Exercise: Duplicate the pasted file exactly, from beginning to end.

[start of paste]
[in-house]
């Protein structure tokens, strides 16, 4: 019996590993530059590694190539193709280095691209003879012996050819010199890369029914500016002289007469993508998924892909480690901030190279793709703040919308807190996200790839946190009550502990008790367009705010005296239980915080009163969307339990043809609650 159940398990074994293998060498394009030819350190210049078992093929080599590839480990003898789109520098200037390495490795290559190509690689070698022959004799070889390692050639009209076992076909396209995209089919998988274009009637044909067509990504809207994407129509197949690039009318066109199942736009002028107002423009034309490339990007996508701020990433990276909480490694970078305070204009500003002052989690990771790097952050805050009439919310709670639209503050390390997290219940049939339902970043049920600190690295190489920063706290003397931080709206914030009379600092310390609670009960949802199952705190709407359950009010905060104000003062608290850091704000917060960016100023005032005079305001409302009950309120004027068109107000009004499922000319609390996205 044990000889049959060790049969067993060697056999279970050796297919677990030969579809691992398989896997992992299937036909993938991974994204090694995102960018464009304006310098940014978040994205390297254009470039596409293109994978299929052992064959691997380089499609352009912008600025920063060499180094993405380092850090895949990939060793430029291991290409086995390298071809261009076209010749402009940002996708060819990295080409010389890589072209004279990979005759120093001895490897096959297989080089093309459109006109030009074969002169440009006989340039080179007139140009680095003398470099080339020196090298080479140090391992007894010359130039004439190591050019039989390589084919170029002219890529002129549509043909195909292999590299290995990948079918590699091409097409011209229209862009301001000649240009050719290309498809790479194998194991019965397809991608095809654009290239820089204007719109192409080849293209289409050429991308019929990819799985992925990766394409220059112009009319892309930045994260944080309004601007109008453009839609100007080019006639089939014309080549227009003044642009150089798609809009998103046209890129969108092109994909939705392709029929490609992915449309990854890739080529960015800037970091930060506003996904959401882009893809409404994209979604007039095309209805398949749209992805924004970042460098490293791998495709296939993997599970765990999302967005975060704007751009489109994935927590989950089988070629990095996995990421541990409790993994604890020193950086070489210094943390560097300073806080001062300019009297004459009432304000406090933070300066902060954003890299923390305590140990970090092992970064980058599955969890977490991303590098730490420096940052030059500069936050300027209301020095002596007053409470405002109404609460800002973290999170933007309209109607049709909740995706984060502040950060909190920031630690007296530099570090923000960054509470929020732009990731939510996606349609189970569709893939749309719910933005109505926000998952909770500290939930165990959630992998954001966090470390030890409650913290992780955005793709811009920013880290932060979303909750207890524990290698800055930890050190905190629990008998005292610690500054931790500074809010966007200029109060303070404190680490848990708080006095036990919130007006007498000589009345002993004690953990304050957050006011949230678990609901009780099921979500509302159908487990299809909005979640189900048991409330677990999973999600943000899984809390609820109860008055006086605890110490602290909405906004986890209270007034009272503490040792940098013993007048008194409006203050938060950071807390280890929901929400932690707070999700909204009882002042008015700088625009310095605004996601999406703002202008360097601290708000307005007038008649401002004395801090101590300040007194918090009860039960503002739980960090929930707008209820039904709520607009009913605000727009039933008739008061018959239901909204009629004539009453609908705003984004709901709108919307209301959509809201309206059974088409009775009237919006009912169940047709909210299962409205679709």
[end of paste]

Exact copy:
[in-house]
């Protein structure tokens, strides 16, 4: 019996590993530059590694190539193709280095691209003879012996050819010199890369029914500016002289007469993508998924892909480690901030190279793709703040919308807190996200790839946190009550502990008790367009705010005296239980915080009163969307339990043809609650 159940398990074994293998060498394009030819350190210049078992093929080599590839480990003898789109520098200037390495490795290559190509690689070698022959004799070889390692050639009209076992076909396209995209089919998988274009009637044909067509990504809207994407129509197949690039009318066109199942736009002028107002423009034309490339990007996508701020990433990276909480490694970078305070204009500003002052989690990771790097952050805050009439919310709670639209503050390390997290219940049939339902970043049920600190690295190489920063706290003397931080709206914030009379600092310390609670009960949802199952705190709407359950009010905060104000003062608290850091704000917060960016100023005032005079305001409302009950309120004027068109107000009004499922000319609390996205 044990000889049959060790049969067993060697056999279970050796297919677990030969579809691992398989896997992992299937036909993938991974994204090694995102960018464009304006310098940014978040994205390297254009470039596409293109994978299929052992064959691997380089499609352009912008600025920063060499180094993405380092850090895949990939060793430029291991290409086995390298071809261009076209010749402009940002996708060819990295080409010389890589072209004279990979005759120093001895490897096959297989080089093309459109006109030009074969002169440009006989340039080179007139140009680095003398470099080339020196090298080479140090391992007894010359130039004439190591050019039989390589084919170029002219890529002129549509043909195909292999590299290995990948079918590699091409097409011209229209862009301001000649240009050719290309498809790479194998194991019965397809991608095809654009290239820089204007719109192409080849293209289409050429991308019929990819799985992925990766394409220059112009009319892309930045994260944080309004601007109008453009839609100007080019006639089939014309080549227009003044642009150089798609809009998103046209890129969108092109994909939705392709029929490609992915449309990854890739080529960015800037970091930060506003996904959401882009893809409404994209979604007039095309209805398949749209992805924004970042460098490293791998495709296939993997599970765990999302967005975060704007751009489109994935927590989950089988070629990095996995990421541990409790993994604890020193950086070489210094943390560097300073806080001062300019009297004459009432304000406090933070300066902060954003890299923390305590140990970090092992970064980058599955969890977490991303590098730490420096940052030059500069936050300027209301020095002596007053409470405002109404609460800002973290999170933007309209109607049709909740995706984060502040950060909190920031630690007296530099570090923000960054509470929020732009990731939510996606349609189970569709893939749309719910933005109505926000998952909770500290939930165990959630992998954001966090470390030890409650913290992780955005793709811009920013880290932060979303909750207890524990290698800055930890050190905190629990008998005292610690500054931790500074809010966007200029109060303070404190680490848990708080006095036990919130007006007498000589009345002993004690953990304050957050006011949230678990609901009780099921979500509302159908487990299809909005979640189900048991409330677990999973999600943000899984809390609820109860008055006086605890110490602290909405906004986890209270007034009272503490040792940098013993007048008194409006203050938060950071807390280890929901929400932690707070999700909204009882002042008015700088625009310095605004996601999406703002202008360097601290708000307005007038008649401002004395801090101590300040007194918090009860039960503002739980960090929930707008209820039904709520607009009913605000727009039933008739008061018959239901909204009629004539009453609908705003984004709901709108919307209301959509809201309206059974088409009775009237919006009912169940047709909210299962409205679709």